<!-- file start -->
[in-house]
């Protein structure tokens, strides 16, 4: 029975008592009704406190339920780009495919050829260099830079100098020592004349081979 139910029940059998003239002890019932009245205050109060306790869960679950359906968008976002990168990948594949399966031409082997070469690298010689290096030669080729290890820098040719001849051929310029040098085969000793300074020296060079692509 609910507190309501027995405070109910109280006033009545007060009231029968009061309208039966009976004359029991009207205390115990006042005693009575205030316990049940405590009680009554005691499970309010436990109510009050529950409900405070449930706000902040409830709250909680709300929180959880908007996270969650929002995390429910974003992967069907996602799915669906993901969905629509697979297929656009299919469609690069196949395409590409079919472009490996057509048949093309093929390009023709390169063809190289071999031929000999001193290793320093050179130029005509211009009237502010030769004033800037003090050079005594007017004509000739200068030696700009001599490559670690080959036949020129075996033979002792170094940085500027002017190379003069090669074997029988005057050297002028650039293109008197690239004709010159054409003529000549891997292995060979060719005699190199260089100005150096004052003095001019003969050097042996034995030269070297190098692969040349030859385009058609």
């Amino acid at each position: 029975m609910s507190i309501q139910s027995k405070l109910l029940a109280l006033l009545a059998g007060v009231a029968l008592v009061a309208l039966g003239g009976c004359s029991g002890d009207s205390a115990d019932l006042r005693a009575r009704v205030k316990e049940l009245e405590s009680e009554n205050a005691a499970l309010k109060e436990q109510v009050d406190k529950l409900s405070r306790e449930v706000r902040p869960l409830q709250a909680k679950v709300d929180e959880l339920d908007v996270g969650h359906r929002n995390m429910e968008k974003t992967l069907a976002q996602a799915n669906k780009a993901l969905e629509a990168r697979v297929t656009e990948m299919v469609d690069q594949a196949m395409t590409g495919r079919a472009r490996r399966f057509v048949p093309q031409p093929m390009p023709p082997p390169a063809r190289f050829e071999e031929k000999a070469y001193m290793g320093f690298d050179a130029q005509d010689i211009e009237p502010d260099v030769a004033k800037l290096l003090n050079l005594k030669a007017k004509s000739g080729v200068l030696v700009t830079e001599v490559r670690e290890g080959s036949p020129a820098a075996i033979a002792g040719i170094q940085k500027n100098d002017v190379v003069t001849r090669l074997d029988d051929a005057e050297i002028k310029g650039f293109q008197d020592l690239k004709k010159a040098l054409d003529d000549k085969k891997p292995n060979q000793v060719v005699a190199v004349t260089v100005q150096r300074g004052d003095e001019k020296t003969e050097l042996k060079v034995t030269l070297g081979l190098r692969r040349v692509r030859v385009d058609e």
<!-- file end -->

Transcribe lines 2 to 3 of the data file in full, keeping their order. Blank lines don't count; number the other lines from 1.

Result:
């Protein structure tokens, strides 16, 4: 029975008592009704406190339920780009495919050829260099830079100098020592004349081979 139910029940059998003239002890019932009245205050109060306790869960679950359906968008976002990168990948594949399966031409082997070469690298010689290096030669080729290890820098040719001849051929310029040098085969000793300074020296060079692509 609910507190309501027995405070109910109280006033009545007060009231029968009061309208039966009976004359029991009207205390115990006042005693009575205030316990049940405590009680009554005691499970309010436990109510009050529950409900405070449930706000902040409830709250909680709300929180959880908007996270969650929002995390429910974003992967069907996602799915669906993901969905629509697979297929656009299919469609690069196949395409590409079919472009490996057509048949093309093929390009023709390169063809190289071999031929000999001193290793320093050179130029005509211009009237502010030769004033800037003090050079005594007017004509000739200068030696700009001599490559670690080959036949020129075996033979002792170094940085500027002017190379003069090669074997029988005057050297002028650039293109008197690239004709010159054409003529000549891997292995060979060719005699190199260089100005150096004052003095001019003969050097042996034995030269070297190098692969040349030859385009058609």
């Amino acid at each position: 029975m609910s507190i309501q139910s027995k405070l109910l029940a109280l006033l009545a059998g007060v009231a029968l008592v009061a309208l039966g003239g009976c004359s029991g002890d009207s205390a115990d019932l006042r005693a009575r009704v205030k316990e049940l009245e405590s009680e009554n205050a005691a499970l309010k109060e436990q109510v009050d406190k529950l409900s405070r306790e449930v706000r902040p869960l409830q709250a909680k679950v709300d929180e959880l339920d908007v996270g969650h359906r929002n995390m429910e968008k974003t992967l069907a976002q996602a799915n669906k780009a993901l969905e629509a990168r697979v297929t656009e990948m299919v469609d690069q594949a196949m395409t590409g495919r079919a472009r490996r399966f057509v048949p093309q031409p093929m390009p023709p082997p390169a063809r190289f050829e071999e031929k000999a070469y001193m290793g320093f690298d050179a130029q005509d010689i211009e009237p502010d260099v030769a004033k800037l290096l003090n050079l005594k030669a007017k004509s000739g080729v200068l030696v700009t830079e001599v490559r670690e290890g080959s036949p020129a820098a075996i033979a002792g040719i170094q940085k500027n100098d002017v190379v003069t001849r090669l074997d029988d051929a005057e050297i002028k310029g650039f293109q008197d020592l690239k004709k010159a040098l054409d003529d000549k085969k891997p292995n060979q000793v060719v005699a190199v004349t260089v100005q150096r300074g004052d003095e001019k020296t003969e050097l042996k060079v034995t030269l070297g081979l190098r692969r040349v692509r030859v385009d058609e």